Understanding Your Academy's Organizational Structure

 

In Schoox you can utilize the structure of your organization to precisely assign material, communicate, run reports, and even define permissions.

For example, you can create an assignment rule that will automatically assign a course only to the employees that oversee Alberta in general and to those who work in the Alberta store.

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Every organization is set up differently and has unique needs when it comes to assigning, communicating, and reporting.

The Organization Structure setup process, in a nutshell, comes down to this: take the elements that define your organization - like location, department, franchisee, or title, and align them with those used in Schoox - Job, Unit, and Above Unit.

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Units

A unit is the smallest organizational structure made up of employees. Units may represent locations, stores, or business units.

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Above Units

An above-unit is a clustering of employees that is larger than a unit, and are organized by defined above unit types. An above-unit can either refer to an actual location, e.g. a state or country, or to virtual groupings, such as an arbitrary grouping of units into a single above-unit. Above-units may represent areas, organizations, or people connected to units.

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Jobs

Jobs are the different roles individuals have anywhere in the hierarchy. Jobs may exist throughout an academy, but not necessarily. They do, however, need to be associated with a specific unit or above-unit. An individual can have multiple jobs at multiple different above-units or units.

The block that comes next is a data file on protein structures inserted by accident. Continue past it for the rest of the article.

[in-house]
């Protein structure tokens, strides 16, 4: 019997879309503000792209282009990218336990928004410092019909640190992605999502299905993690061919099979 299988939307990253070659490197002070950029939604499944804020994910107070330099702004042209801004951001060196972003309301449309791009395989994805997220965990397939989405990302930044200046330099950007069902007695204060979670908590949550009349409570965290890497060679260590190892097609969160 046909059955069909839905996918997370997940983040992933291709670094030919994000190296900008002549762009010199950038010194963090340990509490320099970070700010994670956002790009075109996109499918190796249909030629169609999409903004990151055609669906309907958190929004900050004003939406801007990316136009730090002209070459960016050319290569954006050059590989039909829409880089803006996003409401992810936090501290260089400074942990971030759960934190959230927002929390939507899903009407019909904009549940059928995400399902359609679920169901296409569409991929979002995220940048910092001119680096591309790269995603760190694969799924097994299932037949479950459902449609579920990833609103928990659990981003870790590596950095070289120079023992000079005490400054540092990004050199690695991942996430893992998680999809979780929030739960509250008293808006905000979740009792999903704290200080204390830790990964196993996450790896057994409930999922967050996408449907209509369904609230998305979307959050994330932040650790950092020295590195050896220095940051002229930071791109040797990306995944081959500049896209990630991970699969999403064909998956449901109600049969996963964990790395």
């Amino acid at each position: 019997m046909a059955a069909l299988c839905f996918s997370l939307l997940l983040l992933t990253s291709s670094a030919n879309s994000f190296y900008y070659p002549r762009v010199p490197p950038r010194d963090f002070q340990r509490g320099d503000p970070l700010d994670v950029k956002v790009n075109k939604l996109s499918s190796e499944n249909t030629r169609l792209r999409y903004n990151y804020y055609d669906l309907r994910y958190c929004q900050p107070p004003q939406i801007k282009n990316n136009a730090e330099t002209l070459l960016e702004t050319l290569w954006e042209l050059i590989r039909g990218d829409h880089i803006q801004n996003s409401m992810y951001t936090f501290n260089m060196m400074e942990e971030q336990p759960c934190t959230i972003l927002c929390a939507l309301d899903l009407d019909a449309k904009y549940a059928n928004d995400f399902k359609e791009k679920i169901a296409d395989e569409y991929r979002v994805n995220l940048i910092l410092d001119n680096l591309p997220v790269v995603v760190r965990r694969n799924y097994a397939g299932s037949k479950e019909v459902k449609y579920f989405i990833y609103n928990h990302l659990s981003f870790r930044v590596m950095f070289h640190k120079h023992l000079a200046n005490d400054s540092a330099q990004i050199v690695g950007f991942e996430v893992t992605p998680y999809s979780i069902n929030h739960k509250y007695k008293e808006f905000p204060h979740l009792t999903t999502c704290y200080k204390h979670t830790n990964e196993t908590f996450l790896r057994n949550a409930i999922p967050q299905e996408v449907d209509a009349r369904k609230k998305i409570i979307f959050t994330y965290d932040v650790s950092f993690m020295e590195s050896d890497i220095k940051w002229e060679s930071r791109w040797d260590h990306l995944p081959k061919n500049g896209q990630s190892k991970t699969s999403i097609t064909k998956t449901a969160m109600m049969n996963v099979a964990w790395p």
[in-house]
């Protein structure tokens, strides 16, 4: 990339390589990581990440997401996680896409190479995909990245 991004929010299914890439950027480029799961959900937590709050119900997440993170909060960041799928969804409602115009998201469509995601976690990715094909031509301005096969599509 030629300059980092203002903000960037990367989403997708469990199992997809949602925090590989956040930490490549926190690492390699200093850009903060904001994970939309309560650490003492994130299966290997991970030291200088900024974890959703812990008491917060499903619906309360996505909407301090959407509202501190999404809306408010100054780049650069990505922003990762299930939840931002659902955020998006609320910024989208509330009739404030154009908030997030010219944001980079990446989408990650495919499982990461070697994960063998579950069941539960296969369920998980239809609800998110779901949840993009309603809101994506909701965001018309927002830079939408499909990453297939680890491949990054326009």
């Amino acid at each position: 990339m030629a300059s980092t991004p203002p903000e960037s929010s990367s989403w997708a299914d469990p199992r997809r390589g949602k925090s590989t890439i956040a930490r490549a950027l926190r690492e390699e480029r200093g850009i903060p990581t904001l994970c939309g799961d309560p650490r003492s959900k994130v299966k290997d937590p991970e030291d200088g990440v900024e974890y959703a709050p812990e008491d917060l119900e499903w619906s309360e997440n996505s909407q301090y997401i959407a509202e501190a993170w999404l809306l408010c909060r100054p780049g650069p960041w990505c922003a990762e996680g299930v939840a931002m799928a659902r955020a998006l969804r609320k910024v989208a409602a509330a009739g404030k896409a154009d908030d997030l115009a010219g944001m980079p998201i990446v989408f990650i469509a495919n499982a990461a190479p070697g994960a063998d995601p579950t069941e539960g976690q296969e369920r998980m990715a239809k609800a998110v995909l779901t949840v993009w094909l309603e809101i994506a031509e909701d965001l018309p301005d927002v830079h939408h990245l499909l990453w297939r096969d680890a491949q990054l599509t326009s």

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These elements can be associated with or connected to each other in any manner needed, solely based on your organization’s needs.

Moreover, Above Units can be set up with hierarchical parent-child relationships.

Your organization's various jobs or roles will most likely be represented one-to-one in Schoox as jobs. 

In addition, there will also be a number of non-editable management jobs added that are directly associated with Units and Above Units - for example, a Unit Manager may oversee all of that type of unit, or a Head of Region may oversee a particular region.

 

Any and all of these elements can then be used in rules or filters when, say,  assigning or reporting.

This video provides some examples of how real-life organizations have used these elements to set up their organizational structures.

 

With all this in mind, sketch out how your organization is already structured around communication, reporting, and permissions. When ready, check out this article and start setting up your academy's organizational structure.

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